Last summer I met Dara from Stitched Quilting Co. Turns out her MIL lives a few blocks away from me. We had a few visits and chatted quilting, dogs, and mothering. Well a couple of months ago Dara messaged to say she had an opening in her long arm schedule and delivery ready, if I had a quilt to go. Seeing as my Quilts Under Construction list is quite long I wasn't about to turn down the opportunity! This quilt made the cut precisely because I didn't have a plan for it and I already had a wide back purchased and ready to go. After a frantic evening of pulling papers and a few repairs I got it to Dara.

Stitched Quilting Co Free Motion Quilting

With so much solid expanse in the whites/creams of the quilt top this needed a special touch. Dara gave it just that! Such custom, detailed work. So much attention to detail. There are secondary and tertiary patterns in this quilt top and her quilting highlighted them. I'm thrilled with the outcome.

For the backing and binding I chose to go back to my dear friend Amanda Jean's fabric, Good Neighbors. She had a wide back fabric in that collection. And the orange dot was absolutely perfect for the binding. Conveniently I'd just ordered a half yard of it, the perfect amount. And lucky for me, because neither are available anymore!

Good Neighbors Fabric Crazy Mom Quilts

My husband will happily tell anyone that we have a ridiculous amount of quilts in our house. He is very obliging if we are asked for donations or gifts. Little does he know that this quilt will never leave my hands. It represents so much to me, not to mention that I think it is absolutely beautiful. I will always think of friendships, how my career has grown, and the history contained in some beautiful fabric. 

How Sunday Morning Quilts Changed My Life

My life changed in a lame but spectacular ski accident. I went tumbling after my ski likely hit a rock hidden in fresh powder. Initially, I heard the injuries more than felt them. Although I managed to get up and put my skis back on, one push off and I was back on the ground again. Then down the hill, full of shame and frustration, in the ski patrol sled. The romantic weekend my husband and I planned lost in hospital visits, wheelchairs, and pain medication. The year we thought we would have lost in reduced mobility and independence, physical therapy, and a change in the parenting dynamic.

I wouldn't change a thing about it.

That time sitting around, facing my frustrations about so many things, brought me here. It was during that time that I first spoke to Amanda Jean, that I contemplated a career change seriously. It was during that time that I decided to pursue a long held dream to write a book.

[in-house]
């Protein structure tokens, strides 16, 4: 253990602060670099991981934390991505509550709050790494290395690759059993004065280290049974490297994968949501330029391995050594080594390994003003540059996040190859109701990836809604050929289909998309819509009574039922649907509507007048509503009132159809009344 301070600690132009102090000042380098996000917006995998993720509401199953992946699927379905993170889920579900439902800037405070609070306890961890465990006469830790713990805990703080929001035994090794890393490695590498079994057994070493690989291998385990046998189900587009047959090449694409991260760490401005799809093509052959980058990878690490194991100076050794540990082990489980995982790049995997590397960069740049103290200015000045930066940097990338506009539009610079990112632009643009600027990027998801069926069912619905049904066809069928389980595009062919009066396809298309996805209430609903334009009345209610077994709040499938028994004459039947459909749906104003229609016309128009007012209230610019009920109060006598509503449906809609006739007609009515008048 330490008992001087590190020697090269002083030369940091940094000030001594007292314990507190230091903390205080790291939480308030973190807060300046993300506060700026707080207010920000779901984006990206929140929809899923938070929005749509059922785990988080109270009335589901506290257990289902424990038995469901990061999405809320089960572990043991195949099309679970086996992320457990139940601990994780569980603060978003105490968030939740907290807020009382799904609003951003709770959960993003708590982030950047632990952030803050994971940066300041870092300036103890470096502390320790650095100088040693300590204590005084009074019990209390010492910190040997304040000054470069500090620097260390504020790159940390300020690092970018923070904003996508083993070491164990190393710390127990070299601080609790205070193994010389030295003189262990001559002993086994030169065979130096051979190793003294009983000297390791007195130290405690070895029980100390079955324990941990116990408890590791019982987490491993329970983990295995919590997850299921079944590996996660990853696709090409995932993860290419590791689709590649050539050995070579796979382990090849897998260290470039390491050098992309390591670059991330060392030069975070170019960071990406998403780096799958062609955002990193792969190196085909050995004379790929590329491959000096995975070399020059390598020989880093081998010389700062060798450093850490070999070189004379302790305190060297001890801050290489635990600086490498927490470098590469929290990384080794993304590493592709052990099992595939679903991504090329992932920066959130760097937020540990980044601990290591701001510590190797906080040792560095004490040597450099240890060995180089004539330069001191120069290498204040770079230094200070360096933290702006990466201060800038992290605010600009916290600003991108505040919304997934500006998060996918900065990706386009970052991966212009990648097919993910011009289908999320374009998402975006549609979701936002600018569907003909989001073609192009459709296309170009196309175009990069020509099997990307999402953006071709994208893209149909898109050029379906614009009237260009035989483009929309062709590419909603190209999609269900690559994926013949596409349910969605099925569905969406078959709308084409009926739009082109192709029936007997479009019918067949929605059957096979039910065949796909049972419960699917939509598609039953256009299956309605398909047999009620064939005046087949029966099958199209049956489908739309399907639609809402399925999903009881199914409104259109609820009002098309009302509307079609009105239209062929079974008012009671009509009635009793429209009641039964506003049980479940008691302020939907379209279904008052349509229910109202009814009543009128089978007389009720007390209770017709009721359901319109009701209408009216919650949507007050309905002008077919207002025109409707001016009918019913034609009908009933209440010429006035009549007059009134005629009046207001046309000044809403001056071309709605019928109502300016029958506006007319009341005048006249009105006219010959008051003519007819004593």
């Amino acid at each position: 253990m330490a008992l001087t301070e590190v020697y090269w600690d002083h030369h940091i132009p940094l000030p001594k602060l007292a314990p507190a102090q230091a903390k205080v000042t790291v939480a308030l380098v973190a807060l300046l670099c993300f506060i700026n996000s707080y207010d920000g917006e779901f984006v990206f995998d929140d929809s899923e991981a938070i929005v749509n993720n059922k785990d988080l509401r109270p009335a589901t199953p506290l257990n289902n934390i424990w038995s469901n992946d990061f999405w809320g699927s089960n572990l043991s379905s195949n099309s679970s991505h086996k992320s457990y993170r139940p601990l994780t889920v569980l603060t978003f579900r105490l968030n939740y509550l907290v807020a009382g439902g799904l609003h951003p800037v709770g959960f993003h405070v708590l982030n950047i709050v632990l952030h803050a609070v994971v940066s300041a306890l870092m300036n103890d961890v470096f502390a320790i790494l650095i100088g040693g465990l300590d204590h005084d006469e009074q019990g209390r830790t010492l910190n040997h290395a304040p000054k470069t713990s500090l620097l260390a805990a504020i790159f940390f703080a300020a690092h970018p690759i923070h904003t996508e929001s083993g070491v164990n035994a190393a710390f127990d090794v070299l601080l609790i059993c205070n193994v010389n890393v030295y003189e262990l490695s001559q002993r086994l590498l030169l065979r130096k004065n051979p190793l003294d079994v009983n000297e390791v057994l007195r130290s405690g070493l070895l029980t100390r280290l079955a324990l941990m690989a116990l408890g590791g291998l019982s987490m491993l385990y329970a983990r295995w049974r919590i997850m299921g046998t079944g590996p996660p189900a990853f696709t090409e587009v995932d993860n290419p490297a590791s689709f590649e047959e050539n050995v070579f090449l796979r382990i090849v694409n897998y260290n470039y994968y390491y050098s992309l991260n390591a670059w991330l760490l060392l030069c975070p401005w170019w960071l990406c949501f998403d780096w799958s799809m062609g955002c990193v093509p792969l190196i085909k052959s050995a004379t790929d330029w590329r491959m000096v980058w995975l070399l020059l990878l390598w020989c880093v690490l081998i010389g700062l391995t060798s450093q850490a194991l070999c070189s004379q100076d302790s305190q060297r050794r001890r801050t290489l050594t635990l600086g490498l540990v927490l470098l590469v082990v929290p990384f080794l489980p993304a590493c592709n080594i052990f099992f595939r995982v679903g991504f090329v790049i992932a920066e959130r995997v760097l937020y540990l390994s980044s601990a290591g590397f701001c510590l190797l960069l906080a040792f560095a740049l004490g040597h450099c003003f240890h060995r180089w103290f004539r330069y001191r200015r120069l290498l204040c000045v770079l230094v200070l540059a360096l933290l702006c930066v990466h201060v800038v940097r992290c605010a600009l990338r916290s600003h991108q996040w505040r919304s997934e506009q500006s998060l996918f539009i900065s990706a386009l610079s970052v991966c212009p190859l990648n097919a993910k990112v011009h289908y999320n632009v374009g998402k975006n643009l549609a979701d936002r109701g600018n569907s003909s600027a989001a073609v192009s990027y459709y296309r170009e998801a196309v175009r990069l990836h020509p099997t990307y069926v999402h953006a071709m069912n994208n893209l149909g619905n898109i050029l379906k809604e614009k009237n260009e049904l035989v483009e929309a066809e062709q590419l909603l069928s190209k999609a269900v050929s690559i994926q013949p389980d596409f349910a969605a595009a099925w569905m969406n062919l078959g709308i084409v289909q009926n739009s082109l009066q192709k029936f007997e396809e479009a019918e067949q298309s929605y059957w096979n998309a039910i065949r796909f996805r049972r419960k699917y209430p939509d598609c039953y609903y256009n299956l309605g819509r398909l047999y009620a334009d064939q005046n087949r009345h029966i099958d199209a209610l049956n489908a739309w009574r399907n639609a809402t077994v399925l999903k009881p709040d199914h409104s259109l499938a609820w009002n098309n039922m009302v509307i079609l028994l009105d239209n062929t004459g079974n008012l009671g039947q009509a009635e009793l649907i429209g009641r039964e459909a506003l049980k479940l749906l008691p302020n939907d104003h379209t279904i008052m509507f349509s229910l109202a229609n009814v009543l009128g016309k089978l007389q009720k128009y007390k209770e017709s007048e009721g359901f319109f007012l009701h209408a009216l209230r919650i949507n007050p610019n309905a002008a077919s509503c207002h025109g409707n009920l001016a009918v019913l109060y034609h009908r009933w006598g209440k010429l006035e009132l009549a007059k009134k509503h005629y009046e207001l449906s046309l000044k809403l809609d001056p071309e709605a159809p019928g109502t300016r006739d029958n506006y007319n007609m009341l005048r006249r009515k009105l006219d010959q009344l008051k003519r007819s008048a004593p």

You see, I was a kid who loved to write stories. With my own kids now I think that is an instinct that disappears over time (with criticism and other outside influences). I, however, never wanted to stop. I went to journalism school, but transferred out. I wrote when I could but never with focus or intention. In the few years before my fall I'd been annoyed at work, missing something more meaningful in my professional life. I fought it because I was doing what should have been a dream job for my education. Plus, it felt like I'd only just paid off my student loans from grad school. I thought I owed it to myself to make something of it. But I had started writing on the side again - here on the blog and with a fledgling freelance career - and I wanted to do more. 

Those first conversations with Amanda Jean - over email and then on the phone like teenage girls - were the start of something amazing. Not only can I still call her a wonderful, dear friend, they started me on a professional path I never imagined and do not want to get off of.

Image from Sunday Morning Quilts by C&T Publishing.

Image from Sunday Morning Quilts by C&T Publishing.

I wrote the book in bed or in a tiny desk stuffed in a closet or at IKEA while taking advantage of the playroom. I learned to work to the soundtrack of PBS Kids. I did indeed take over the dining room table as I made all my quilts in the book. It was messy, chaotic, stressful, and awesome.

The day I truly started working on the book was also the day I started as a stay at home mom, having quit my policy job because our family could no longer survive with both of us working full-time. It also coincided with my husband leaving for more or less 3 months. While writing the book I had two miscarriages as well. I remember sitting in the hospital, binding one of the book quilts while waiting for a D&C.  Let's just say it was a stressful, rocky time for everyone.